With a single click, Brown chose that tool, and the GIS map displayed labels for the upstream and downstream manholes for that length of pipe, along with the specific location of each inspection observation, and a label. “That takes a lot of programming and was one of the hardest things to do,” he notes. “The findings are visible with a single click.” (Figure 3)

If, for example, a city was planning a project to clean roots from all sewer lines, the data for all pipes could be searched to show just inspection findings dealing with root intrusion, and that data could be saved as a separate file. “It creates new GIS data from the WinCan data with all of the WinCan attributes, and you could set up a root program for the summer,” he notes.

An engineer could use the integrated data to plan a repair strategy for a pipe. Brown selected a pipe that needed a CIPP repair. The GIS map displayed its location, including the associated manholes and the location of the area needing the repair. On the other screen, the inspection findings were visible along with the inspection video.

With a click, a repair strategy page is displayed to facilitate planning of the work. The engineer can choose where to begin and end the specific repair. (Figure 4) If the operator knows about how much CIPP, pipe bursting and other repairs cost per foot, it is possible to create a rough estimate of the project cost. The location of the repair can be represented as a feature in the GIS and incorporated into an organization’s GIS.

Using a filter button in the WinCan module, Brown filtered all the pipes by criteria such as maintenance grade and structural grade. Selecting Maintenance Grade 2, he brought up every such pipe in the database. By selecting the list and clicking a button, he exported the data to an Excel spreadsheet showing all the information for each pipe in that category and the location of inspection videos and pictures.

Once the inspection data is integrated with GIS, it is possible to create a WinCan mission plan for pipe inspection that can be saved for future inspections. Brown selected all the pipes on one street. “This will produce a prepopulated WinCan database,” he notes. “When it’s exported, all the pipe information will be filled out so the people in the field only have to collect observations.”

If an error in the database is found, such as incorrect pipe diameter, it can be corrected in WinCan. That error will then be visible when the inspection data is imported back into GIS. “Manhole numbers can be anywhere from six to 10 characters long,” adds Russin. “Reading that off a map and typing it in the field can generate a lot of errors, so this eliminates that problem.”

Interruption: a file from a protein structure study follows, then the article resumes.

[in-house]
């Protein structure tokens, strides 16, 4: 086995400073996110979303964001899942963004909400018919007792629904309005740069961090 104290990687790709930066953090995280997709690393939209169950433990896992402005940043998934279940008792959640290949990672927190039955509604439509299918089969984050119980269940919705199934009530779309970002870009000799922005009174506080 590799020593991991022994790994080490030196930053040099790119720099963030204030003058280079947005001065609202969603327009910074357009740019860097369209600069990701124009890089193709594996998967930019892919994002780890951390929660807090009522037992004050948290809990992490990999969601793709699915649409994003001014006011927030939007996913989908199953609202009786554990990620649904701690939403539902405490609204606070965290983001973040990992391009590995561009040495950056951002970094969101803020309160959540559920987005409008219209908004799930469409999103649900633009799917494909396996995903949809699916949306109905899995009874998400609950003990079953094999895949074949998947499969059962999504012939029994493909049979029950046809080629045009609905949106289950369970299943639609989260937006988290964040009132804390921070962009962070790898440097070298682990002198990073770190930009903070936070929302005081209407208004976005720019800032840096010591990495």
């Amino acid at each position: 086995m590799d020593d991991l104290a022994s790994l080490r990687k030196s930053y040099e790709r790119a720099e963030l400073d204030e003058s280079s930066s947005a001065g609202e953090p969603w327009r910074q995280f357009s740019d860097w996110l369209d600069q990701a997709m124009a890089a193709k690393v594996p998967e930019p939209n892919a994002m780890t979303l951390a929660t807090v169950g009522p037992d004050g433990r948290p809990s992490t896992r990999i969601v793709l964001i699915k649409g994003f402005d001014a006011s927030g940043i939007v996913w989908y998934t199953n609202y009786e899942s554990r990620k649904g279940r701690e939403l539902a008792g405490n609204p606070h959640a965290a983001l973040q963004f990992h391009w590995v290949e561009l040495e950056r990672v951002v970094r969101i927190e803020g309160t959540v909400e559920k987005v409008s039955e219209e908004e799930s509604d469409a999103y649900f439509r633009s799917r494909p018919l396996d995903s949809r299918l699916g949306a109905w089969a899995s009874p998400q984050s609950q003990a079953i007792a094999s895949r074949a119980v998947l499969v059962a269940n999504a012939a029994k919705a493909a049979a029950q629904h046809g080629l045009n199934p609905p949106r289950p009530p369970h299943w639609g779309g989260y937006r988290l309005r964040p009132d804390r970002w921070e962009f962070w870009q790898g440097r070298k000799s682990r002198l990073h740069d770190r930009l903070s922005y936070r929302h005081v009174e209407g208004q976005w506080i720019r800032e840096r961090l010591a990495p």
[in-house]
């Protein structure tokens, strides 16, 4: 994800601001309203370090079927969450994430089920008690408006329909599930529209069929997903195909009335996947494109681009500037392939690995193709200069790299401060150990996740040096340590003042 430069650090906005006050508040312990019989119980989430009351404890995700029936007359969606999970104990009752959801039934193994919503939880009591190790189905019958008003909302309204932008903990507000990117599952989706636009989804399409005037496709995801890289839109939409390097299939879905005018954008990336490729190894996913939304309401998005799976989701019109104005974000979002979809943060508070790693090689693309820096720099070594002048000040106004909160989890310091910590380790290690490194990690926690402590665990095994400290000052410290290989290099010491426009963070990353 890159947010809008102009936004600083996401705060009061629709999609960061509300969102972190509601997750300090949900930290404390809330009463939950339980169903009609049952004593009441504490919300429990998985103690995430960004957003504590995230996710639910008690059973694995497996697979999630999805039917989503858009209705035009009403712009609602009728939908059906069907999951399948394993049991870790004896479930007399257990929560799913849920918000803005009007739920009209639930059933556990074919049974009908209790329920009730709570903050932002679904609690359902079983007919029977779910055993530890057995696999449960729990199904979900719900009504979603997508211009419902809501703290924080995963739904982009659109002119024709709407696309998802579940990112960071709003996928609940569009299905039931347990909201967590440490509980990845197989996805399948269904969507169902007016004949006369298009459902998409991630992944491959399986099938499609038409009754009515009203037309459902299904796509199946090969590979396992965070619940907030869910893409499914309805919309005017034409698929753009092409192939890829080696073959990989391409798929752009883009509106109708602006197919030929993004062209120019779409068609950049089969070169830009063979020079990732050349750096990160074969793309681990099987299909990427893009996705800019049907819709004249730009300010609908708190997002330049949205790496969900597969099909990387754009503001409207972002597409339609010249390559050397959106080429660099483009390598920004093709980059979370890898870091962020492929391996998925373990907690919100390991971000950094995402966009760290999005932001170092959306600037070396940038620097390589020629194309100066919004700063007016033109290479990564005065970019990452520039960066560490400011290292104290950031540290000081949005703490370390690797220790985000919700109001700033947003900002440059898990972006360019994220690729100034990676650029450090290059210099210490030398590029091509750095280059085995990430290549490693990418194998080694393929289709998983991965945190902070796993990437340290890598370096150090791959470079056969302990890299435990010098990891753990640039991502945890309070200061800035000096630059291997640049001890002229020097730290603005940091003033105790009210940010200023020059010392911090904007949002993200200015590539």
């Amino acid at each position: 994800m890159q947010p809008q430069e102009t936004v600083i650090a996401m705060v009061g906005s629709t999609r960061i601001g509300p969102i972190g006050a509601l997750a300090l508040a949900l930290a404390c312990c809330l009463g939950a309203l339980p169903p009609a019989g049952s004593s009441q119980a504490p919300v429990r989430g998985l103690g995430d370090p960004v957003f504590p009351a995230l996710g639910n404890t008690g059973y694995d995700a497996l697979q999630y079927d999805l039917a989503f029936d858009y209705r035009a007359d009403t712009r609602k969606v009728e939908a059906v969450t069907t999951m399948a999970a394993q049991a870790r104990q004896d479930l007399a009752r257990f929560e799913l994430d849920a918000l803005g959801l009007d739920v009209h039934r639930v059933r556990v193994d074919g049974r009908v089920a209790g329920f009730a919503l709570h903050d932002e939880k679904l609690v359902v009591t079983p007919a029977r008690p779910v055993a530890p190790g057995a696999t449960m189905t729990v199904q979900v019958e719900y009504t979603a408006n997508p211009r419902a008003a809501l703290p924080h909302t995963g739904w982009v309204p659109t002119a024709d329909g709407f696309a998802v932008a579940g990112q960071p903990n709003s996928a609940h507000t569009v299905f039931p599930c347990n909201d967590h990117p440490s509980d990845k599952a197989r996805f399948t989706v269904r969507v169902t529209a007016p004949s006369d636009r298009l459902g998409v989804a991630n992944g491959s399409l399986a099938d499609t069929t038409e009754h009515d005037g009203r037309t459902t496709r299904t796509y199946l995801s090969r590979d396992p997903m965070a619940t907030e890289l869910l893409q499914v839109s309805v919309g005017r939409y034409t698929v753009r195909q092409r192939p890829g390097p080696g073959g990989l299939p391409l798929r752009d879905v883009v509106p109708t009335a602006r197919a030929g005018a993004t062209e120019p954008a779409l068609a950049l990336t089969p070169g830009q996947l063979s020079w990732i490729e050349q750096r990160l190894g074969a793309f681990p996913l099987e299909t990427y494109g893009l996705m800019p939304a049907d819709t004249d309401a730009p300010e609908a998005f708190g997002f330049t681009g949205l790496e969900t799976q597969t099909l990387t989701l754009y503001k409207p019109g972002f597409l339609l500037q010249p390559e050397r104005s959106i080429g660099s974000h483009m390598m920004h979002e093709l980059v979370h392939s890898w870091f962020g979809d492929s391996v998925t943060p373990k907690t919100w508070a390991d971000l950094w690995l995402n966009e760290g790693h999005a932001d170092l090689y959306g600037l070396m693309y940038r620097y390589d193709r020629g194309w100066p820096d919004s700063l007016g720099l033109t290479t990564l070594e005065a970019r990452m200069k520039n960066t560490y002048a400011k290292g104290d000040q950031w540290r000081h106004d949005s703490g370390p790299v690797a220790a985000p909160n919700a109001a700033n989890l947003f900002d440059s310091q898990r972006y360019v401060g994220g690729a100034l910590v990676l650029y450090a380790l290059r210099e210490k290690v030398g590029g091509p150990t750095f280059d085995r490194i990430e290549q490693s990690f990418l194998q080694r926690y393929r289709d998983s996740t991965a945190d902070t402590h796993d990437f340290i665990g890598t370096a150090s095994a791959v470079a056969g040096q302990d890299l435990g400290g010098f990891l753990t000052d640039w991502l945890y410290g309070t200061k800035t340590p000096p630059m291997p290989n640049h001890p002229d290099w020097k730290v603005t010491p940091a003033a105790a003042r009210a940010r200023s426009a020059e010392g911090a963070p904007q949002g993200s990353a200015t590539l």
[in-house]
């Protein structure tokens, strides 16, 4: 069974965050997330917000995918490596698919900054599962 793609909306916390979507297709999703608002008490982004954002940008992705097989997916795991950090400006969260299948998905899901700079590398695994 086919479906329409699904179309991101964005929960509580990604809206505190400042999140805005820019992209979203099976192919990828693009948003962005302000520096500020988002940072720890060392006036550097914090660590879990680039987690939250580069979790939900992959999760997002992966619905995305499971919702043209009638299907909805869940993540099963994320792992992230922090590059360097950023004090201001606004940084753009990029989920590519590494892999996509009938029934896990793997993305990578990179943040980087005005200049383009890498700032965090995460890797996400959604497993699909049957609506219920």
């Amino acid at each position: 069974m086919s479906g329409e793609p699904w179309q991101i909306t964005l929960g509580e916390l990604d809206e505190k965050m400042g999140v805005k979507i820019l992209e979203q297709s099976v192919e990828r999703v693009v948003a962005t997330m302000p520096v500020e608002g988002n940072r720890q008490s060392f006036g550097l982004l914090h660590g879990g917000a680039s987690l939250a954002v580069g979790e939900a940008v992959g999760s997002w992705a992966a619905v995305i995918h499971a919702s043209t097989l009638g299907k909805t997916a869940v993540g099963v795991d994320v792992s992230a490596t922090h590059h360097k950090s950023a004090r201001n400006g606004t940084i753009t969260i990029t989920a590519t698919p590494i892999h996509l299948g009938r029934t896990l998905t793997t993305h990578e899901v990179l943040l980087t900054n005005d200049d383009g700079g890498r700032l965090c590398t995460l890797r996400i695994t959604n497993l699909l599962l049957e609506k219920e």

This saves time in the field and it aids in the management of CCTV projects while preventing the introduction of bad data to the inspection database and GIS maps.


Observer comments

With some training and practice, the WinCan GIS module is an intuitive program that integrates a lot of information into a format that is both easy to understand and easy to navigate.

GIS is a powerful tool in itself. Being able to visualize pipe information and repair needs in such an environment can simplify the process of managing important infrastructure.


Manufacturer comments

“People have made a big investment in CCTV data,” says Brown. “This is a powerful way to mine information from that data and get it into your GIS.” He notes that WinCan GIS helps municipalities be more efficient in turning that data into repair plans and budgets.

The software also helps engineers make better decisions about repair strategies. The pre- and post-inspection data is suitable for submission to regulatory agencies to provide visual and electronic evidence that the proper repairs have been completed, Brown states.

Contractors can also offer the data as a deliverable for customers. “You deliver WinCan data, and you can take all that information and create a GIS file of your observations,” says Brown. Not only is it a better product with more information, it has more value for the customer, so they will be willing to pay more.

“It’s simple and clean, yet very powerful,” adds Russin.